You can SSH to a Tanzu Kubernetes cluster node as the vmware-system-user using a private key.

You can connect through SSH to any Tanzu Kubernetes cluster node as the vmware-system-user user. The secret that contains the SSH private key is named CLUSTER-NAME-ssh. For more information, see Tanzu Kubernetes Cluster Secrets.

To connect to a Tanzu Kubernetes cluster node over SSH, you create jump box vSphere Pod on the Supervisor Cluster.
Note: These instructions assume that you are using a Linux host.
Note: This task requires the use of NSX-T Data Center for the Workload Management environment. If you are using vDS networking, see SSH to Tanzu Kubernetes Cluster Nodes as the System User Using a Password.

Procedure

  1. Connect to the Supervisor Cluster.
  2. Create an environment variable named NAMESPACE whose value is the name of the Supervisor Namespace.
    export NAMESPACE=YOUR-SUPERVISOR-NAMESPACE
  3. Switch context to the Supervisor Namespace where the Tanzu Kubernetes cluster is provisioned.
    kubectl config use-context $NAMESPACE
  4. Run the following kubectl command to view the YOUR-CLUSTER-NAME-ssh secret object.
    kubectl get secrets
  5. Create a jump box pod using the following jumpbox.yaml pod spec. Replace the values for namespace and secretName with values that match your environment.
    apiVersion: v1
    kind: Pod
    metadata:
      name: jumpbox
      namespace: YOUR-NAMESPACE                     #REPLACE YOUR-NAMESPACE
    spec:
      containers:
      - image: "photon:3.0"
        name: jumpbox
        command: [ "/bin/bash", "-c", "--" ]
        args: [ "yum install -y openssh-server; mkdir /root/.ssh; cp /root/ssh/ssh-privatekey /root/.ssh/id_rsa; chmod 600 /root/.ssh/id_rsa; while true; do sleep 30; done;" ]
        volumeMounts:
          - mountPath: "/root/ssh"
            name: ssh-key
            readOnly: true
      volumes:
        - name: ssh-key
          secret:
            secretName: YOUR-CLUSTER-NAME-ssh         #REPLACE YOUR-CLUSTER-NAME
    
  6. Provision the jump box pod by applying the jumpbox.yaml spec.
    kubectl apply -f jumpbox.yaml
  7. Verify that the pod is created by running the kubectl get pods command.
    NAME      READY   STATUS    RESTARTS   AGE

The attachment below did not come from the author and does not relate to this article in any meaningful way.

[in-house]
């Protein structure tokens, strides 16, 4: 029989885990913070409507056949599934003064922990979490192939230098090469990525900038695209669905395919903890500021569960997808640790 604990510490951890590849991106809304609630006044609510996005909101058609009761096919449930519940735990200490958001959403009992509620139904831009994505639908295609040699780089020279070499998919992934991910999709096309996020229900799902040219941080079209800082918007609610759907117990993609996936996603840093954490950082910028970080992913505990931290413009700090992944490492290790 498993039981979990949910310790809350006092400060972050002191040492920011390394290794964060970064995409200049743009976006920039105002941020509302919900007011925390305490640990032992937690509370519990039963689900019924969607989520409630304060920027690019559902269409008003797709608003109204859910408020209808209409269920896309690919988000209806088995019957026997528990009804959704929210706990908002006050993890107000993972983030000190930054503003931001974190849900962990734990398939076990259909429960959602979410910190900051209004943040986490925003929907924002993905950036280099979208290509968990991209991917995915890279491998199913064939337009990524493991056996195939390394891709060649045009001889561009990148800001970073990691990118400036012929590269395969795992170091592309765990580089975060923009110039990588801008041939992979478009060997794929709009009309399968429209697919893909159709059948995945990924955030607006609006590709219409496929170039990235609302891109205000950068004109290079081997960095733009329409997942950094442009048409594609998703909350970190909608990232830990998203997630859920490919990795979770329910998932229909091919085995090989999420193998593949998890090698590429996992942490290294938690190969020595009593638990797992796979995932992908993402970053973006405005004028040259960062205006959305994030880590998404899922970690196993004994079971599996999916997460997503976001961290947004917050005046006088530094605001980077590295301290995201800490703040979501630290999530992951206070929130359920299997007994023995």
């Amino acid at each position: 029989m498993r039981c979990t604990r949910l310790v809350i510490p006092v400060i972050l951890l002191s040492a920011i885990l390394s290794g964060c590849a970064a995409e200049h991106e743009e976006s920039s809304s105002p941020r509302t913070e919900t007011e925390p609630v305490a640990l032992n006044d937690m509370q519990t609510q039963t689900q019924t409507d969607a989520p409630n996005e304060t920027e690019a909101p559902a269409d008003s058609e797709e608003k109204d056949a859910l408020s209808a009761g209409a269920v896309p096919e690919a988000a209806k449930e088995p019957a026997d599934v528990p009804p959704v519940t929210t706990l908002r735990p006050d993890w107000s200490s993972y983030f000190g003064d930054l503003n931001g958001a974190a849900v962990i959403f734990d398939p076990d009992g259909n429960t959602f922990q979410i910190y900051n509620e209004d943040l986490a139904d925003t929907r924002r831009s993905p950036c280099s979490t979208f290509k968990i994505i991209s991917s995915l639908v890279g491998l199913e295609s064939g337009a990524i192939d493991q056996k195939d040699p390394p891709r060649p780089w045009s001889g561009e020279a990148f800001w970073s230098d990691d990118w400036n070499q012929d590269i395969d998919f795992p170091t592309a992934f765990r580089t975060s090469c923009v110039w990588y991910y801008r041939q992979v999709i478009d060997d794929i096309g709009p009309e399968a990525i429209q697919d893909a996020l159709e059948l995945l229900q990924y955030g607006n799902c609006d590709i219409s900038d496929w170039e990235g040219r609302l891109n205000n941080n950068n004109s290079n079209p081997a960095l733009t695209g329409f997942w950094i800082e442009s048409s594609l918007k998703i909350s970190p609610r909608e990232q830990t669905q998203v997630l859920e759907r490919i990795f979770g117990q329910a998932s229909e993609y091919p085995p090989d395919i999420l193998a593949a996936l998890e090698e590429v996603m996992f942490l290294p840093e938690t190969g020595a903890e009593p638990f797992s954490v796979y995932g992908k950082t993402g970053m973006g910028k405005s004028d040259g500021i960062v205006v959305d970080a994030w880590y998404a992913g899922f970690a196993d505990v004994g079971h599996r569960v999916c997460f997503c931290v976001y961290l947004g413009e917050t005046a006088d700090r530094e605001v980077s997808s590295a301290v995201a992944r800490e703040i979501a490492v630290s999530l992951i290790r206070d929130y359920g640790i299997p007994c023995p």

jumpbox   1/1     Running   0          3h9m
    
  8. Create an environment variable with the IP address of the target cluster node by running the following set of commands.
    1. Get the name of the target virtual machine.
      kubectl get virtualmachines
    2. Create an environment variable named VMNAME whose value is the name of the target node.
      export VMNAME=NAME-OF-THE-VIRTUAL-MACHINE
    3. Create an environment variable named VMIP whose value is the IP address of the target node VM.
      export VMIP=$(kubectl -n $NAMESPACE get virtualmachine/$VMNAME -o jsonpath='{.status.vmIp}')
  9. SSH to the cluster node using the jump box pod by running the following command.
    kubectl exec -it jumpbox  /usr/bin/ssh vmware-system-user@$VMIP
  10. Confirm the authenticity of the host by entering yes.
    The authenticity of host '10.249.0.999 (10.249.0.999)' can't be established.
    Are you sure you want to continue connecting (yes/no)? yes
    Warning: Permanently added '10.249.0.999' (ECDSA) to the list of known hosts.
    Welcome to Photon 3.0
     
  11. Confirm that you are logged into the target node as the vmware-system-user.
    For example, the following output indicates that you are logged into a control plane node as the system user.
    vmware-system-user@tkgs-cluster-1-control-plane-66tbr [ ~ ]$
    
  12. Perform the desired operations on the node. Note that you may need to use sudo or sudo su to perform certain operations, such as restarting kubelet.
  13. When done, type exit to log out of the SSH session on the node.